At a time of deepening tension on matters of religion and state, who can bring top Israeli ultra-Orthodox, religious Zionist and Reform rabbis together at one conference, under one roof, in Jerusalem?

Opposition leader Tzipi Livni, apparently.

The head of Kadima has organized the largest conference in years on religious identity, which will take place Thursday at the Knesset with more than 400 participants.

The list of speakers at the event includes haredi rabbis Mordechai Noygershal, Moshe Garelik, and Dudi Zilbershlag; religious Zionist rabbis Benny Lau, Yuval Cherlow, Micha Goodman and Shai Piron; reform rabbi Gilad Kariv; and the director-general of the Conservative Movement in Israel, attorney Yizhar Hess.

On panels moderated by professors from the capital’s Shalom Hartman Institute, the rabbis will discuss conversion, civil marriage, education, haredi-secular relations, and the Jewish character of the state.

“The attention of the leaders and the public naturally is devoted first and foremost to security and diplomatic issues, but the challenges related to the character of internal Israeli society are no less important,” Livni said. “We must work on developing the Zionist vision of Israel as a Jewish and democratic state.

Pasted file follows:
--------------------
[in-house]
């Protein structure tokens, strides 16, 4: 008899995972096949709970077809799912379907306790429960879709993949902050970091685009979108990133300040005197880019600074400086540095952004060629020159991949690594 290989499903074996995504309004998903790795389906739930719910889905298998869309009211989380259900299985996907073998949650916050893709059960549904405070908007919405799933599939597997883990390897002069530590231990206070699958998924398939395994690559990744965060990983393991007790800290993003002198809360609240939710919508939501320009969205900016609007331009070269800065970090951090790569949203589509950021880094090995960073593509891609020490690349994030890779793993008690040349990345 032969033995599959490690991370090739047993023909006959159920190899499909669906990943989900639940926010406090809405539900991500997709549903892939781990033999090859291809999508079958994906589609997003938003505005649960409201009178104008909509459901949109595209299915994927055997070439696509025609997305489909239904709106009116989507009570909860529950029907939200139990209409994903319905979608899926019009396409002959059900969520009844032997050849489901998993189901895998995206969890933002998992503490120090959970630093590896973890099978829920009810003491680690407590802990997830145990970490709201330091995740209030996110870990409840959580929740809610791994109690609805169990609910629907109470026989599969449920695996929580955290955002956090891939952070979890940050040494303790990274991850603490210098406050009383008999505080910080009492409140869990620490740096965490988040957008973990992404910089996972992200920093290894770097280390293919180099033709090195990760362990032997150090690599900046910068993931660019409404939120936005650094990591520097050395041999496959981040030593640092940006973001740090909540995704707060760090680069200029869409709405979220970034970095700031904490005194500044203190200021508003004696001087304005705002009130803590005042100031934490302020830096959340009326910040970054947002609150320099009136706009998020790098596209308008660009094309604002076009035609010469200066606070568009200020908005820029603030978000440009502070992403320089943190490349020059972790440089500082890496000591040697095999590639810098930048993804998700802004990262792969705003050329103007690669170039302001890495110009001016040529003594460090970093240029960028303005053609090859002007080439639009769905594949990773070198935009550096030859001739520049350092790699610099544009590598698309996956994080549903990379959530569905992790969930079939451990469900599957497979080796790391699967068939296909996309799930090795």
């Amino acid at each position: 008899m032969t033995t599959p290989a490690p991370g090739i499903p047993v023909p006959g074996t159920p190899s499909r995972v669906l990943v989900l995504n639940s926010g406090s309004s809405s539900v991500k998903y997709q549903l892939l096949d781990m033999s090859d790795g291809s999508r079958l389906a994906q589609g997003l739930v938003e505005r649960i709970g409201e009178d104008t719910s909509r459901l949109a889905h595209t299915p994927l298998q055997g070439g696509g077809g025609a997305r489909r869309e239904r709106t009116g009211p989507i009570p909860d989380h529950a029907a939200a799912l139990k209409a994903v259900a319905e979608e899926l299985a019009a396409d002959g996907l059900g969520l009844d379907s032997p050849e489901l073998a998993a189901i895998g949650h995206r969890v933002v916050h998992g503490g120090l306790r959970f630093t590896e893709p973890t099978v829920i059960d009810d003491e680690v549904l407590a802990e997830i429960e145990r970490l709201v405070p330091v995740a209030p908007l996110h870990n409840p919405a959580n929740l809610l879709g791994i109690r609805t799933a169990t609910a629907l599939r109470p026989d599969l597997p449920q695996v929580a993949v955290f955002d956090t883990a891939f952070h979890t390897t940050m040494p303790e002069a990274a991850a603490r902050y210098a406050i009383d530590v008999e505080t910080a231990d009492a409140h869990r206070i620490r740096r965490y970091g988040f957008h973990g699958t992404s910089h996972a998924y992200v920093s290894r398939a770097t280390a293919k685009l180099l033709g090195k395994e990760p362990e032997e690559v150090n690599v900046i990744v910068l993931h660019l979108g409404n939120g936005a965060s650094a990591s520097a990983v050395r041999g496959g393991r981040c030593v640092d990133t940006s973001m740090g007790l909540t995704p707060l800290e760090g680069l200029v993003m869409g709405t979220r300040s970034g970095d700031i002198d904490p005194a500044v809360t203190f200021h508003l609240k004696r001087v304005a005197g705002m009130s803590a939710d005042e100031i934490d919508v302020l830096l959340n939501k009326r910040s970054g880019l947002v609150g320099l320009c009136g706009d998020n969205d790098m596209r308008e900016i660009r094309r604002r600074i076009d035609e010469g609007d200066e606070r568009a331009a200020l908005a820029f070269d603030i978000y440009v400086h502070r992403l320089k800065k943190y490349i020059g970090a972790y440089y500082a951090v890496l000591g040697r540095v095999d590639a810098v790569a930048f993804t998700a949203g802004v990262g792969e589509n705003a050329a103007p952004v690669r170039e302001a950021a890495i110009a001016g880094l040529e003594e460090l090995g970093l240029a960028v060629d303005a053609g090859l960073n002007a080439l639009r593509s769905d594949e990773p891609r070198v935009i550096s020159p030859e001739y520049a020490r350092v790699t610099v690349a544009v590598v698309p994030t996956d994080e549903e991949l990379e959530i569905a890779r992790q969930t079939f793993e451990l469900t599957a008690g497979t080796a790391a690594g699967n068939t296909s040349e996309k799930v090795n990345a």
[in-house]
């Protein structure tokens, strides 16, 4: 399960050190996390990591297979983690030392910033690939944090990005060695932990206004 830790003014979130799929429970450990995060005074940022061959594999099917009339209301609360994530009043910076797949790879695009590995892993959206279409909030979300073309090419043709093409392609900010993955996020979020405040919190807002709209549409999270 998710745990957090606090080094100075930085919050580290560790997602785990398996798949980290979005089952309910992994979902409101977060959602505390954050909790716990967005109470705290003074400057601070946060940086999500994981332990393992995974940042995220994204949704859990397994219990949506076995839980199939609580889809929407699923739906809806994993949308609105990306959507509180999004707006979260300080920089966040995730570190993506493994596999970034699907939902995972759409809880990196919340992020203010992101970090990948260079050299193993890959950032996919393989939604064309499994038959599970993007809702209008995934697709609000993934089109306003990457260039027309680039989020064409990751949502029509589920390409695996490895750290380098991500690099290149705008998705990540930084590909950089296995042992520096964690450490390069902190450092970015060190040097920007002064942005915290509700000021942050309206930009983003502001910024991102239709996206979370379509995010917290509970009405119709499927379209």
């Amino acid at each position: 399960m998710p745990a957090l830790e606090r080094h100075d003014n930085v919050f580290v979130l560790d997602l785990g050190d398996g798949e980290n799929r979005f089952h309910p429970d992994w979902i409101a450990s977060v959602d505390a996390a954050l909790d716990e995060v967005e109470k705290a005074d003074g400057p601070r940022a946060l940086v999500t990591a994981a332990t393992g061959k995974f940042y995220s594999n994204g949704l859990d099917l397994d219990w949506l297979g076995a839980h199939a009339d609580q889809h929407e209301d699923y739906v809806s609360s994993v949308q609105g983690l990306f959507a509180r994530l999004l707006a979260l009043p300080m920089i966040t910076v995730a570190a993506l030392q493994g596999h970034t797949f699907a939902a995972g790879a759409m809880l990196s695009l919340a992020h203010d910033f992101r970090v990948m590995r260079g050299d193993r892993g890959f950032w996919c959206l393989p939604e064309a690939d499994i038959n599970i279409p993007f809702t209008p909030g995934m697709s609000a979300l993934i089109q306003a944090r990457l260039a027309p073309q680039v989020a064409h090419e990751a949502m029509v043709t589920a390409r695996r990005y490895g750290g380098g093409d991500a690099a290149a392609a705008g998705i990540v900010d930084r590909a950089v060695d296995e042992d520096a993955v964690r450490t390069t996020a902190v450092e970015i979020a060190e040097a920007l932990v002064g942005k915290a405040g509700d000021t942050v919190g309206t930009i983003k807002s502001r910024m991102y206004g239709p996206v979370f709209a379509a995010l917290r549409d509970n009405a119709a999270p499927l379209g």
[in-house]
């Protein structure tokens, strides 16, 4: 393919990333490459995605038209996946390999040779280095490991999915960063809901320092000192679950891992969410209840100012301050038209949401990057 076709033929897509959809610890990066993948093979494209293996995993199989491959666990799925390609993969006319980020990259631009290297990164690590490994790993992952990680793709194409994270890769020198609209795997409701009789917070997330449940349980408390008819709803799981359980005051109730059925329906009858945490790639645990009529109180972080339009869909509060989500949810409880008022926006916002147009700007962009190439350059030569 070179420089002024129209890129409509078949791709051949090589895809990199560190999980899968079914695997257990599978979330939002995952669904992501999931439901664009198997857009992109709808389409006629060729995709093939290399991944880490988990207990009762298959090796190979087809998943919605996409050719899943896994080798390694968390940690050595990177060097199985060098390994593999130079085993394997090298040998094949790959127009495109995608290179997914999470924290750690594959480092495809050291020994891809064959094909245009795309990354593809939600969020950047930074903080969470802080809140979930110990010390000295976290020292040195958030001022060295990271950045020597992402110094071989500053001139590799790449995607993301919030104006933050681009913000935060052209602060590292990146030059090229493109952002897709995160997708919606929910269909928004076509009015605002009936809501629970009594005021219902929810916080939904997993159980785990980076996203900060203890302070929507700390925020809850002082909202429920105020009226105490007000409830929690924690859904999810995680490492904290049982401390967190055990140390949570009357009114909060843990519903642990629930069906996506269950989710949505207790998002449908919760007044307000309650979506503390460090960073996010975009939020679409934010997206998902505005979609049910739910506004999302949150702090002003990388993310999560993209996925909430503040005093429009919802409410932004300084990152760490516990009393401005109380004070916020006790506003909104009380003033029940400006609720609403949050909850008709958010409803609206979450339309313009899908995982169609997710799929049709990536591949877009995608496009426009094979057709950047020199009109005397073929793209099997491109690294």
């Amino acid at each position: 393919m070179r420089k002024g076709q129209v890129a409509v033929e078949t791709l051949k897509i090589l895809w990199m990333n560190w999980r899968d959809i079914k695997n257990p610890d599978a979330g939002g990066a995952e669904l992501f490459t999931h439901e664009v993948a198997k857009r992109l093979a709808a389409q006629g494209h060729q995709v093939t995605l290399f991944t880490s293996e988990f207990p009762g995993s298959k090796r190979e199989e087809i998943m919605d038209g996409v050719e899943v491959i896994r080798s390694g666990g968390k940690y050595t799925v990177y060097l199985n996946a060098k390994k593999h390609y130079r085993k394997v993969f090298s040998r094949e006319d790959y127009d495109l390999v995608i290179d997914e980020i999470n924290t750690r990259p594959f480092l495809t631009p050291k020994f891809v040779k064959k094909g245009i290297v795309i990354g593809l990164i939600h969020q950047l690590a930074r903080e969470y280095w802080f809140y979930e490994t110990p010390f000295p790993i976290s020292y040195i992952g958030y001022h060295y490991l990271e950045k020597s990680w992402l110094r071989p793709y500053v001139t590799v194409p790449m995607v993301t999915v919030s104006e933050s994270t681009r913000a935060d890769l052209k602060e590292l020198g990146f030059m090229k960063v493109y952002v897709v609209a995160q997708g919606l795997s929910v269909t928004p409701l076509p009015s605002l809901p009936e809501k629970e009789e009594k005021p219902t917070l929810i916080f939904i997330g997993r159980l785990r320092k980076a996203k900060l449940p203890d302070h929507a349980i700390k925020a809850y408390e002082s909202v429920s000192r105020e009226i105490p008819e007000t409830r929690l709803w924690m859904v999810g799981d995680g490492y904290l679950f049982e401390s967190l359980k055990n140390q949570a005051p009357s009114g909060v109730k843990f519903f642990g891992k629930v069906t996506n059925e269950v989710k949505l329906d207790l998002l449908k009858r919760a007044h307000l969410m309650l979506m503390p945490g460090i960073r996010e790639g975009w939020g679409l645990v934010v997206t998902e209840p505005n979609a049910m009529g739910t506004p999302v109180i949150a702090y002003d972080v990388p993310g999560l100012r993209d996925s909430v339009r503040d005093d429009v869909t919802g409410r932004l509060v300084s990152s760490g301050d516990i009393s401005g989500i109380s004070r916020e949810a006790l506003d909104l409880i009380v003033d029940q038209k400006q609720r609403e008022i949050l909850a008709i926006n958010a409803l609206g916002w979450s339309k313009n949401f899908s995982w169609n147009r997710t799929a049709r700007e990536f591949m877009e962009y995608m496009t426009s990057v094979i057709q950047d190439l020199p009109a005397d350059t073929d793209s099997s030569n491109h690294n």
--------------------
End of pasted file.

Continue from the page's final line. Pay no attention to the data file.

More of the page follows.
“Success dealing with the challenges of civil and social issues will make the state better able to deal with its challenges on diplomatic and security issues.”

Livni has tried in recent weeks to develop Kadima’s platform on civil issues and matters of religion and state. While her associates said she made a point of attacking only haredi politicians and not the haredi public as a whole, her Kadima rival, MK Shaul Mofaz, has accused her of adopting an anti-religious agenda, due to the expected run for Knesset of popular journalist Yair Lapid, the son of the late Shinui leader Yosef Lapid.

A source close to Livni said the conference was proof that her goal was to safeguard the state’s Jewish identity rather than abdicate it.

Haredi MKs revealed this week that their dispute with Livni when they prevented her from forming a coalition in October 2008 was based on a misunderstanding. Livni’s associates had offered them a large amount of funding for their causes, but they were insulted by the sum because they thought it was the total budget for their pet issues in her potential government when it was actually the addition to what they were already getting. The lawmakers said they realized this only after she failed to build a coalition.

The United Torah Judaism faction called a press conference on Monday to protest the government’s facilitating the removal of ancient graves outside Ashkelon’s Barzilai Medical Center to build a new emergency room protected from rockets.

UTJ MK Moshe Gafni compared the coalition to a cemetery and said the faction’s rabbis would have to make a decision about whether to remain in it.

“We are facing a dilemma,” UTJ faction chairman Menahem Eliezer Moses said. “On the one hand, we don’t want to support a government that slapped our party in the face. But on the other, we don’t want to give a prize to Tzipi Livni and Kadima that want to use this story for political gain.”

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